Asher, Neal :
The Engineer Reconditioned
(Wildside Press/Cosmos Books 0-8095-5676-6, 257pp, trade paperback, June 2006, cover art Ian Field-Richards) First US edition (UK: Tanjen, March 1998)
Collection of 10 stories, including the 90-page novella "The Engineer". This is an expansion of the earlier UK edition, adding 3 stories and new story notes.
This webpage shows the covers of the original and new editions.
The book was included among Locus Magazine's New and Notable Books for April.
Ashley, Mike, ed. :
The Mammoth Book of Extreme Science Fiction
(Carroll & Graf 0786717270, $13.95, 10+562pp, trade paperback, May 2006) First US edition (UK: Robinson, May 2006)
Anthology of 19 "hard sci-fi stories that really push the boundaries", with 3 original stories by Stephen Baxter, Robert Reed, and Jerry Oltion.
Reprints include stories by Harlan Ellison ("The Region Between", slightly revised for this publication), Theodore Sturgeon, Clifford D. Simak, Greg Egan, Ian McDonald, Greg Bear, James Patrick Kelly, Alastair Reynolds, Cory Doctorow & Charles Stross, Peter F. Hamilton, and Gregory Benford.
Bray, Patricia :
The First Betrayal
(Bantam Spectra 0-553-58876-1, $6.99, 342pp, mass market paperback, June 2006, cover art Steve Stone)
Fantasy novel, first in new series the "Chronicles of Josan", about a lighthouse keeper who discovers secrets from his past when a lady diplomat is shipwrecked on his island.
Bantam's site has this description and an excerpt.
The author's site has the same description, and a different excerpt. Bray also has a LiveJournal blog.
Amazon has several posts from the author about the book and her attendance at Balticon.
Donohue, Keith :
The Stolen Child
(Doubleday/Nan A. Talese 0-385-51616-9, $23.95, 319pp, hardcover, May 2006)
Fantasy novel, the author's first novel, about a boy named Henry who is kidnapped by hobgoblins and replaced by a look-alike impostor, following the real Henry and the hobgoblin Henry as they move through their lives over the decades.
Doubleday's site has this description, which notes its inspiration from the W.B. Yeats poem, and an excerpt.
The author's site has additional excerpts, notes on music, a reading group guide, etc.
Amazon has a note from the author, a "story behind the story" discussion, and "early buzz" from its top 100 reviewers, including Harriet Klausner. The Publishers Weekly review calls it a "haunting debut" and "an impressive novel of outsiders whose feelings of alienation are more natural than supernatural".
Duchamp, L. Timmel :
(Aqueduct Press 1-933500-04-2, $19, 616pp, trade paperback, June 2006)
SF novel, second book in the 5-book "Marq'ssan Cycle" following Alanya to Alayna (2005), set in 2077 a year following an alien invasion as US security forces pursue a renegade scientist.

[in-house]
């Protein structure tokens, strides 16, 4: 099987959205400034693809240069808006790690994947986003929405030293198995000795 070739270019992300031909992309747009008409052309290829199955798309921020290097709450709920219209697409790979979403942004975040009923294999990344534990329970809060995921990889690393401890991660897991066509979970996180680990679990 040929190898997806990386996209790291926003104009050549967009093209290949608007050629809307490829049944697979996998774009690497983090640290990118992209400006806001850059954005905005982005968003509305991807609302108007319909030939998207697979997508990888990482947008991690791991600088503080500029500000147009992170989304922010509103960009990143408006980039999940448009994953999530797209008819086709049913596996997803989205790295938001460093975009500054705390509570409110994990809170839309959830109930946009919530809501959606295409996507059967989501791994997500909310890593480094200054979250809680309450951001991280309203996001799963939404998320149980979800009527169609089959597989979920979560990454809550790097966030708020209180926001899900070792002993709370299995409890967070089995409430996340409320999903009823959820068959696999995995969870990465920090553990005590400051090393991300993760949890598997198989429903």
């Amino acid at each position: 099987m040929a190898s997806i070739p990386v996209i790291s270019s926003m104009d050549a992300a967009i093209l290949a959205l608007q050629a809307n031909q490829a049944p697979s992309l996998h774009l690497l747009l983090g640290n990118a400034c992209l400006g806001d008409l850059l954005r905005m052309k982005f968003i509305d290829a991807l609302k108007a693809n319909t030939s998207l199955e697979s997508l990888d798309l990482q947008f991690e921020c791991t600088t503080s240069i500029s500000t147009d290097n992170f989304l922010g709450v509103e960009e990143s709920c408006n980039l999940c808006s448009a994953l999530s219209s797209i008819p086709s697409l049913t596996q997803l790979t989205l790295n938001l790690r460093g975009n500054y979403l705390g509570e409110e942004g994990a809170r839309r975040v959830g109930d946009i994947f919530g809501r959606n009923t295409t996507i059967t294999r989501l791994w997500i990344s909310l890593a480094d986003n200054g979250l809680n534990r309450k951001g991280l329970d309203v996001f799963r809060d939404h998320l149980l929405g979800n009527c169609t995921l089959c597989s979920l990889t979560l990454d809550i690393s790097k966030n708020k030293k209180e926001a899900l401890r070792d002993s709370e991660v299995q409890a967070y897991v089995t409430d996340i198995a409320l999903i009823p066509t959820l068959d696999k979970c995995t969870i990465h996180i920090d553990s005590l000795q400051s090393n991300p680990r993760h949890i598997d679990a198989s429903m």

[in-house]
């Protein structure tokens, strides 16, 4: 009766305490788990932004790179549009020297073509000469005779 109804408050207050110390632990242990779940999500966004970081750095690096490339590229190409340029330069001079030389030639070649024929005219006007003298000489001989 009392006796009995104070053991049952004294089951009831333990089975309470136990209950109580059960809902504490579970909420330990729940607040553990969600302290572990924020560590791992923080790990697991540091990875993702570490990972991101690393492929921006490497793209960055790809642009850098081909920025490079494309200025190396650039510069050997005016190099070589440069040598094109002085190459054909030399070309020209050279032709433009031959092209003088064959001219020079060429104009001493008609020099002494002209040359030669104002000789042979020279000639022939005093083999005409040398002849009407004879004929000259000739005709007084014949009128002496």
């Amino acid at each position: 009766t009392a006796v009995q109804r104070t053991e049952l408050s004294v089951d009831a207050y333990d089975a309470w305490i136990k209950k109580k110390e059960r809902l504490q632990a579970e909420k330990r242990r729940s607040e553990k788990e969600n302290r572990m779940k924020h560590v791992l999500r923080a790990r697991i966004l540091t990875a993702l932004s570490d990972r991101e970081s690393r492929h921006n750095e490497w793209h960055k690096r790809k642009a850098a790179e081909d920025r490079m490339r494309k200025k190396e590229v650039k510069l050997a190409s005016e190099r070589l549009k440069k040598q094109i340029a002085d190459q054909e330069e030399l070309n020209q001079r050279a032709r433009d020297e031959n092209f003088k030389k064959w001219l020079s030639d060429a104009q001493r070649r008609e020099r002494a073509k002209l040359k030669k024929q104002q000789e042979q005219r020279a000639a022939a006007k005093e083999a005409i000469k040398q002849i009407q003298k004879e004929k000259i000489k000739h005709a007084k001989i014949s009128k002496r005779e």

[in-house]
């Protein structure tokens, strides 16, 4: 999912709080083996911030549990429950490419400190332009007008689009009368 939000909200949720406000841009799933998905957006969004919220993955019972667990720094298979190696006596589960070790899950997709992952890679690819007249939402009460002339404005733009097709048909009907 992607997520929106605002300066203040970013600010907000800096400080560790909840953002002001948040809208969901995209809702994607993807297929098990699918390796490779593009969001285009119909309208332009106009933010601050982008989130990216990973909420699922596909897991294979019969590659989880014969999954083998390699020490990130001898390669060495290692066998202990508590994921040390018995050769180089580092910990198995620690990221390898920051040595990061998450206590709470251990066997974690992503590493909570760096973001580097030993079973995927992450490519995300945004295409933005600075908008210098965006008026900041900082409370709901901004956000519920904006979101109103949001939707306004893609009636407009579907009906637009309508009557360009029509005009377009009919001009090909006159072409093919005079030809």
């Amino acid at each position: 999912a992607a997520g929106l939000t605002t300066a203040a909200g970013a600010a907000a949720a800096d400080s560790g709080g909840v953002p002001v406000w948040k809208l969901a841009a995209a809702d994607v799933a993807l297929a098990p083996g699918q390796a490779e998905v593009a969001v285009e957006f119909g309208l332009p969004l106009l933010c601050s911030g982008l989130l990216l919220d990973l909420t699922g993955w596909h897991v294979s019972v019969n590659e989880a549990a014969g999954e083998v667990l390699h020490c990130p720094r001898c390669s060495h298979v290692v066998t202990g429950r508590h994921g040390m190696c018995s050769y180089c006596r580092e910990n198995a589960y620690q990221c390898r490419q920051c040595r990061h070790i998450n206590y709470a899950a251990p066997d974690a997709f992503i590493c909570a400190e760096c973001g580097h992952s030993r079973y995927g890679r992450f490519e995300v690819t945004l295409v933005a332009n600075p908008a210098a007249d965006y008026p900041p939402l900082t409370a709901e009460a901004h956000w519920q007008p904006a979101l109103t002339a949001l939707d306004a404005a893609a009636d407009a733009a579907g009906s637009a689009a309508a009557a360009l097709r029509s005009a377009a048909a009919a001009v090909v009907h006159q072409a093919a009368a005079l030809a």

The publisher's site has this description and a PDF excerpt.
Amazon has the publisher's description, and a quote from Rick Kleffel's review: "This here is a 616 page pulse-pounding page-turner, based on Duchamp's research into the shenanigans and evil-doings of our own favorite set of spies, the CIA. What would happen to our bureaucrat-overseers, were they to be freed into a landscape overrun by near-civil war, greed and violence?"
Locus Magazine's New and Notable Books for June says "The second book of the near-future Marq'ssan Cycle finds the world still reeling from the arrival of the alien Marq'ssan. Utopian, dystopian, and thriller elements mix as the Pacific Northwest Free Zone is threatened by one woman's search for missing scientists."
Duncan, Dave :
Children of Chaos
(Tor 0-765-31483-5, 349pp, hardcover, June 2006, jacket art Daniel Dos Santos)
Fantasy novel, first of a duology, set on a dodecahedral world and concerning four children taken as hostages in a war who are reunited years later.
This is the latest "Sci Fi Essentials" book promoted by Tor and the Sci Fi Channel, whose website has this description and excerpt.
Duncan's website calls this the first of the Dodec Books, to be followed by Mother of Lies. The page includes links to reviews and an excerpt.
Amazon has the starred Publishers Weekly review, which calls the book a "superb fantasy" and "a captivating, adventure-filled story".
Faren Miller reviews the book in the June issue of Locus Magazine, saying that Duncan "packs a remarkable amount of multi-culturalism, interesting characters, and unusual (sometimes brutal) magic into less than 400 pages."
Huff, Tanya :
Smoke and Ashes
(DAW 0-7564-0347-2, $24.95, 373pp, hardcover, June 2006, jacket painting John Jude Palencar)